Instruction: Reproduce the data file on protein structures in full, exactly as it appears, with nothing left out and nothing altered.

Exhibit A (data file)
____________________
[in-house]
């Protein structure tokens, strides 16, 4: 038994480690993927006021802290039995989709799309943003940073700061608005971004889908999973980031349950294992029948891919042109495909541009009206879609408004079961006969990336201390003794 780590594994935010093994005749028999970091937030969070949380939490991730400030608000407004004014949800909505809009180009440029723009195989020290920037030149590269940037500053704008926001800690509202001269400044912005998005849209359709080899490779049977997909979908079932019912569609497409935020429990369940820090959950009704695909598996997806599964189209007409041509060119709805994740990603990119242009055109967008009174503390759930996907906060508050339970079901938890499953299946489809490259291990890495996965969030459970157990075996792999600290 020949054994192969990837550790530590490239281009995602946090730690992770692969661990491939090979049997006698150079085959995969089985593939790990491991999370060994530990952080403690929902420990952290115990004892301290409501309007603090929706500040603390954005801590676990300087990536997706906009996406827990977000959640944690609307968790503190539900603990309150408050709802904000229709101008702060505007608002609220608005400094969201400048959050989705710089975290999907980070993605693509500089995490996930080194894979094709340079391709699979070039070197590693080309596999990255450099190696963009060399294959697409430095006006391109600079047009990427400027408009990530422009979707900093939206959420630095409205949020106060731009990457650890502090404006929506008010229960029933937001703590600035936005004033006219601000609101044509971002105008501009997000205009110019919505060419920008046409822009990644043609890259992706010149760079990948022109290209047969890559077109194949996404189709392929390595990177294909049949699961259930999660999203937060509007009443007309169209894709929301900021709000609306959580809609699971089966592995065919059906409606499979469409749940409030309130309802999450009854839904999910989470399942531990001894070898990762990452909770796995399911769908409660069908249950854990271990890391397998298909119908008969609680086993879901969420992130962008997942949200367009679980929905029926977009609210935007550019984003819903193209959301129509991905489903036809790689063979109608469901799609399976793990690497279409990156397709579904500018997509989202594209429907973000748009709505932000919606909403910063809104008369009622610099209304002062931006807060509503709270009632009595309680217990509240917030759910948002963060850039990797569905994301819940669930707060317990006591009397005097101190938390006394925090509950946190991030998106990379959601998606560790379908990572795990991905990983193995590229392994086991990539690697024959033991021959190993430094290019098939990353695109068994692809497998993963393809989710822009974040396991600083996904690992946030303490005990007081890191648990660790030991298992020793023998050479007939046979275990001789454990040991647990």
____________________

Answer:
[in-house]
């Protein structure tokens, strides 16, 4: 038994480690993927006021802290039995989709799309943003940073700061608005971004889908999973980031349950294992029948891919042109495909541009009206879609408004079961006969990336201390003794 780590594994935010093994005749028999970091937030969070949380939490991730400030608000407004004014949800909505809009180009440029723009195989020290920037030149590269940037500053704008926001800690509202001269400044912005998005849209359709080899490779049977997909979908079932019912569609497409935020429990369940820090959950009704695909598996997806599964189209007409041509060119709805994740990603990119242009055109967008009174503390759930996907906060508050339970079901938890499953299946489809490259291990890495996965969030459970157990075996792999600290 020949054994192969990837550790530590490239281009995602946090730690992770692969661990491939090979049997006698150079085959995969089985593939790990491991999370060994530990952080403690929902420990952290115990004892301290409501309007603090929706500040603390954005801590676990300087990536997706906009996406827990977000959640944690609307968790503190539900603990309150408050709802904000229709101008702060505007608002609220608005400094969201400048959050989705710089975290999907980070993605693509500089995490996930080194894979094709340079391709699979070039070197590693080309596999990255450099190696963009060399294959697409430095006006391109600079047009990427400027408009990530422009979707900093939206959420630095409205949020106060731009990457650890502090404006929506008010229960029933937001703590600035936005004033006219601000609101044509971002105008501009997000205009110019919505060419920008046409822009990644043609890259992706010149760079990948022109290209047969890559077109194949996404189709392929390595990177294909049949699961259930999660999203937060509007009443007309169209894709929301900021709000609306959580809609699971089966592995065919059906409606499979469409749940409030309130309802999450009854839904999910989470399942531990001894070898990762990452909770796995399911769908409660069908249950854990271990890391397998298909119908008969609680086993879901969420992130962008997942949200367009679980929905029926977009609210935007550019984003819903193209959301129509991905489903036809790689063979109608469901799609399976793990690497279409990156397709579904500018997509989202594209429907973000748009709505932000919606909403910063809104008369009622610099209304002062931006807060509503709270009632009595309680217990509240917030759910948002963060850039990797569905994301819940669930707060317990006591009397005097101190938390006394925090509950946190991030998106990379959601998606560790379908990572795990991905990983193995590229392994086991990539690697024959033991021959190993430094290019098939990353695109068994692809497998993963393809989710822009974040396991600083996904690992946030303490005990007081890191648990660790030991298992020793023998050479007939046979275990001789454990040991647990």